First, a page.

This blog is the 2nd in a series of 5 on the topic of cancer written by Dr Philip Borg MD FRCR FAAMFM.
Dr Borg is a Consultant Cancer Interventional Radiologist and a Longevity Medicine Specialist.
In the previous blog we learnt that cancer is actually a set of diseases in which some of the body’s cells grow uncontrollably and may spread to other parts of the body. Since cancer can start almost anywhere in the human body and because cancer can grow in different organs and from different cell types, the signs and symptoms caused by cancer will vary depending on which body part is affected. Each kind of cancer is usually named after the cell type in which it begins, for example melanoma describes a cancer which started in the skin cells known as melanocytes.
The signs and symptoms of cancer will depend on numerous factors including where the cancer is, the size of the cancer and how much it affects neighbouring tissues and organs. If a cancer has spread (metastasised) these signs and symptoms may also appear in different parts of the body.
Cancers can take many years to grow to a size where they produce signs and symptoms. Research shows that bowel and breast cancers take up to 10 years before they grow to a detectable size. During these years the cancers are changing and growing but are not causing signs or symptoms. Cancer screening aims to detect cancers at this asymptomatic stage.
Signs and symptoms are your body’s way of letting you know that something is not right - either due to illness, disease or injury. A symptom is subjective and felt by the individual who has it, for example pain and fatigue. A sign, is something objective that can be observed by the person who has it as well as others for example a lump or bleeding.
Cancer can cause signs and symptoms locally (in the tissue or organ where the cancer is arising) or systemically (the way it affects the whole of the body).
Local signs: Lump, bleeding
Local symptoms: Pain, itchiness
Systemic signs: Weight loss, night sweats
Systemic symptoms: Loss of appetite, fatigue
Cancer is a complicated set of diseases with a wide range of signs and symptoms. Importantly some conditions may mimic cancer, for example a lump may be due to infection; loss of appetite may be due to a virus.
The following are a number of general cancer signs and symptoms which one should look out for.
Systemic signs and symptoms of cancer:
Unexplained and unintentional change in weight
Fatigue / chronic tiredness for no clear reason
Unexplained bruising or bleeding including blood in urine, faeces, vaginal (not menstrual) vomiting or coughing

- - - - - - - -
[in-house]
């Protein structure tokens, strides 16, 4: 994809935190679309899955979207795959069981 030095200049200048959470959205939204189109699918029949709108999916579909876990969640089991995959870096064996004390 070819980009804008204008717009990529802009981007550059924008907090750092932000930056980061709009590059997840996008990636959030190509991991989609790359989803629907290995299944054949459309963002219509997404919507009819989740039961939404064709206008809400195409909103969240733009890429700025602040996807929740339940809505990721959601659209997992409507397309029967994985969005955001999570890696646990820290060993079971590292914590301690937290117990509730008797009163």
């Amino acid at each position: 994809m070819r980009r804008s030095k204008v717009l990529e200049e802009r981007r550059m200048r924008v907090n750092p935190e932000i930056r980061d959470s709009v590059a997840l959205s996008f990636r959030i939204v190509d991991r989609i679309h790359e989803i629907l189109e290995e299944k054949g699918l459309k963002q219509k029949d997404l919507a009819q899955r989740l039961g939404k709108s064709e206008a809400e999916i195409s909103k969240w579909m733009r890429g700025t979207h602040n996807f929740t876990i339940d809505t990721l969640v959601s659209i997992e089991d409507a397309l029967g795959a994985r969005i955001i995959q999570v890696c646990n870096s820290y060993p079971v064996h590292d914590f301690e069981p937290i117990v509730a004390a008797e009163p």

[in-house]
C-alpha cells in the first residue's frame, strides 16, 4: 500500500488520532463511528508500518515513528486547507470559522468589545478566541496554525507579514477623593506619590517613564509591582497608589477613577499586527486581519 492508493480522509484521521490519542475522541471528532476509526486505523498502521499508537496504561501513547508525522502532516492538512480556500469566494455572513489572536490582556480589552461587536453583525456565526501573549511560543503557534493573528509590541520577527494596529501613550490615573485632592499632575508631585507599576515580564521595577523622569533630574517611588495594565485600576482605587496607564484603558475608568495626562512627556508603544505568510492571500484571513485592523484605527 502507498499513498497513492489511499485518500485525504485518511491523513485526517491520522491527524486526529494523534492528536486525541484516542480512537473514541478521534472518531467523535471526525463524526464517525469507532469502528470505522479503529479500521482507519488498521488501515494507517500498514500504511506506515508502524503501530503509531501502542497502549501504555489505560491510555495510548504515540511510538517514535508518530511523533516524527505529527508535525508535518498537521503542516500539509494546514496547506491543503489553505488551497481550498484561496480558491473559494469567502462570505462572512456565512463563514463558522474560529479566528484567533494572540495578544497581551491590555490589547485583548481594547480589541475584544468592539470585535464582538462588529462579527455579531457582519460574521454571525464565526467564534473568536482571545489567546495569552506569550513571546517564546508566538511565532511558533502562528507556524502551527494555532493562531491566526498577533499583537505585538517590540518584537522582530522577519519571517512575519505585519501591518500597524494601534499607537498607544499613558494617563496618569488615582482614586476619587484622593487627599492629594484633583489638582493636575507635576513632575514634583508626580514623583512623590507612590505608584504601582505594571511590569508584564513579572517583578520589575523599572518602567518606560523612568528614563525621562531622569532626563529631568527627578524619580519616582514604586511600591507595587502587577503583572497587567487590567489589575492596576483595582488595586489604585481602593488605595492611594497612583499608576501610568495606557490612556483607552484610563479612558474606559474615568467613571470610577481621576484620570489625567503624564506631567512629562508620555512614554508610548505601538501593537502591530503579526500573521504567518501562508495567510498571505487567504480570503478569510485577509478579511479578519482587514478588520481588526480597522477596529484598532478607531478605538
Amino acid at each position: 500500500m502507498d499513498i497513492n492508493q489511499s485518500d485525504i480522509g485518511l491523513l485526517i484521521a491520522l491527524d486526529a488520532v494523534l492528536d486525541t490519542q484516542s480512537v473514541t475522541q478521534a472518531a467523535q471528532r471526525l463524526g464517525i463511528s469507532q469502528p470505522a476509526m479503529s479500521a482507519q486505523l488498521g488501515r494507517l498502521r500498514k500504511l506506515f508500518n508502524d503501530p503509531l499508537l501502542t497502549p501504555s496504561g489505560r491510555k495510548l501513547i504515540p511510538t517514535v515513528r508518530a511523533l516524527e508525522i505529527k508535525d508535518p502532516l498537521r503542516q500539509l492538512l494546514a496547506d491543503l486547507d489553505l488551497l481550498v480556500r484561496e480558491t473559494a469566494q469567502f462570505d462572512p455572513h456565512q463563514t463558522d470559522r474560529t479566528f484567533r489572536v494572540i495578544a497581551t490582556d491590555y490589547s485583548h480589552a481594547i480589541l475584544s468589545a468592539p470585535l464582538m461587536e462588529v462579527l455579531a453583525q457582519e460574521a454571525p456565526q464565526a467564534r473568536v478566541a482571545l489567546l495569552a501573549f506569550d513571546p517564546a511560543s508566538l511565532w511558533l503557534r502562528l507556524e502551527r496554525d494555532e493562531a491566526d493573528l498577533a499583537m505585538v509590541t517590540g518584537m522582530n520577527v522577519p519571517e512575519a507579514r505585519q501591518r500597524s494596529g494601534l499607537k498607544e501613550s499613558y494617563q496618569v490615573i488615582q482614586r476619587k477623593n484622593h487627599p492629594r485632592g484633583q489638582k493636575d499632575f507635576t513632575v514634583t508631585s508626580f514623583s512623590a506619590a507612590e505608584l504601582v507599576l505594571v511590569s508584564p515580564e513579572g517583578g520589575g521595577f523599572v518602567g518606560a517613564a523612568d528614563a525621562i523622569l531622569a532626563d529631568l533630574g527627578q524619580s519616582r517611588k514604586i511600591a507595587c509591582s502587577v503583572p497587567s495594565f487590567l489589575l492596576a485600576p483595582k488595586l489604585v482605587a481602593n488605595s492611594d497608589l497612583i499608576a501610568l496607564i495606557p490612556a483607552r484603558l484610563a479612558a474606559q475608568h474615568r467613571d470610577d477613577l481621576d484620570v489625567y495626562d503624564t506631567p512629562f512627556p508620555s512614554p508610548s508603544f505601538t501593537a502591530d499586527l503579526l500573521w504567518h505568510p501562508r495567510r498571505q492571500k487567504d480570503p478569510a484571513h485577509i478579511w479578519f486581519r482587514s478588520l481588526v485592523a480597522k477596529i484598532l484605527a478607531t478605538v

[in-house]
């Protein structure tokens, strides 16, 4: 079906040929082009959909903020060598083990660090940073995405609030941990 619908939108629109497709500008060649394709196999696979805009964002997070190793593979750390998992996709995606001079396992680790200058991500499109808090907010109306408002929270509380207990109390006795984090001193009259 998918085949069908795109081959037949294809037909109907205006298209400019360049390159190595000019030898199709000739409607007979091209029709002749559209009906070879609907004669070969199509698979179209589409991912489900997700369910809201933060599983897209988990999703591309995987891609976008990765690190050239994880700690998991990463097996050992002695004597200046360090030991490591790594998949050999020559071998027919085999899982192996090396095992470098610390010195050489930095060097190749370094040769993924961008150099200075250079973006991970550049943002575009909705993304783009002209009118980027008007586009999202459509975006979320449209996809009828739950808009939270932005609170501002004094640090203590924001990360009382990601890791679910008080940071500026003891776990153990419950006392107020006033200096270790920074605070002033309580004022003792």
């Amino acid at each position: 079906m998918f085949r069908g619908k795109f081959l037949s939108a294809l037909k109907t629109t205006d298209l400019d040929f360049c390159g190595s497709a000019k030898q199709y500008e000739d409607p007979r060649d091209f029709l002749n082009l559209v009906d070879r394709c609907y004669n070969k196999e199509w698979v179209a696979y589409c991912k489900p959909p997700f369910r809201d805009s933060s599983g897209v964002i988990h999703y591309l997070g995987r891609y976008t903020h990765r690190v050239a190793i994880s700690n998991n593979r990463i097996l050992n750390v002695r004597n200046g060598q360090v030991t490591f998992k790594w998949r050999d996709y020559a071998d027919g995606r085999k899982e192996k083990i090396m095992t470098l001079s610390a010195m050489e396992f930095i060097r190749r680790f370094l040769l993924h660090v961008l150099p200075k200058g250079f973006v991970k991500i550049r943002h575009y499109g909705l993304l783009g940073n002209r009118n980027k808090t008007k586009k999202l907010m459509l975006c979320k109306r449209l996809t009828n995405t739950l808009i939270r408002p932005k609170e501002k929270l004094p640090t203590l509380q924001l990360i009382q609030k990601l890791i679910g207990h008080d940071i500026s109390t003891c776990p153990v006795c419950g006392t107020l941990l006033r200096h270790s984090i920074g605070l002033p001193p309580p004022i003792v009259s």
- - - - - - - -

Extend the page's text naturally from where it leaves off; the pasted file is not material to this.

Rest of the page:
Unexplained and persistent pain or ache
Unusual and persistent lump or swelling anywhere in the body
Persistent, unexplained fever and night sweats
These systemic signs and symptoms are not exclusive to cancer. Many cancer symptoms may resemble other, less serious illnesses. It is important to know what is normal for yourself and seek medical advice should you notice any unusual, unexplained and persistent symptoms.
Cancers can also cause local signs and symptoms due to effect on tissues or organs that they arise from or spread to.
The six most common cancers occurring worldwide are breast, lung, colorectal, prostate, skin (non-melanoma) and stomach. These six account for more than 52% of all cancer diagnoses worldwide. The following are the local signs and symptoms of the commonest cancers to look out for:
New lump or thickening on breast or armpit
Change in size, shape or feel of breast
Changes to skin on breast, e.g. puckering, dimpling, redness, rash
Fluid discharge from nipple
Change in position of nipple
New or persistent cough
Coughing up blood
Getting breathless doing something which never made you breathless before
Pain or ache in chest or shoulder
Recurrent or persistent chest infection
Blood in poo or bleeding from rectum
Persistent change in normal bowel habit
Unexplained, persistent bowel discomfort
Usually causes symptoms once it has spread - systemic signs and symptoms
Non-melanoma skin cancer:
Sore or area of skin which doesn’t heal
Sore or area of skin which looks unusual
Sore or area of skin which hurts, itches, bleeds, crusts or scabs persistently
Loss of appetite and/or feeling full after eating small amounts
Nausea or vomiting
Again, having these symptoms doesn’t not necessarily mean you have cancer. Also, these lists are by no means exhaustive. However being aware of the common signs and symptoms, as well as knowing what is not normal for you, can help spot cancer early which can make a real difference.
The importance of cancer prevention, cancer screening and cancer treatment will be discussed in future blogs in this 5 part cancer series. For more information about our cancer screening service please visit https://www.longevitydoctor.net/cancerscreening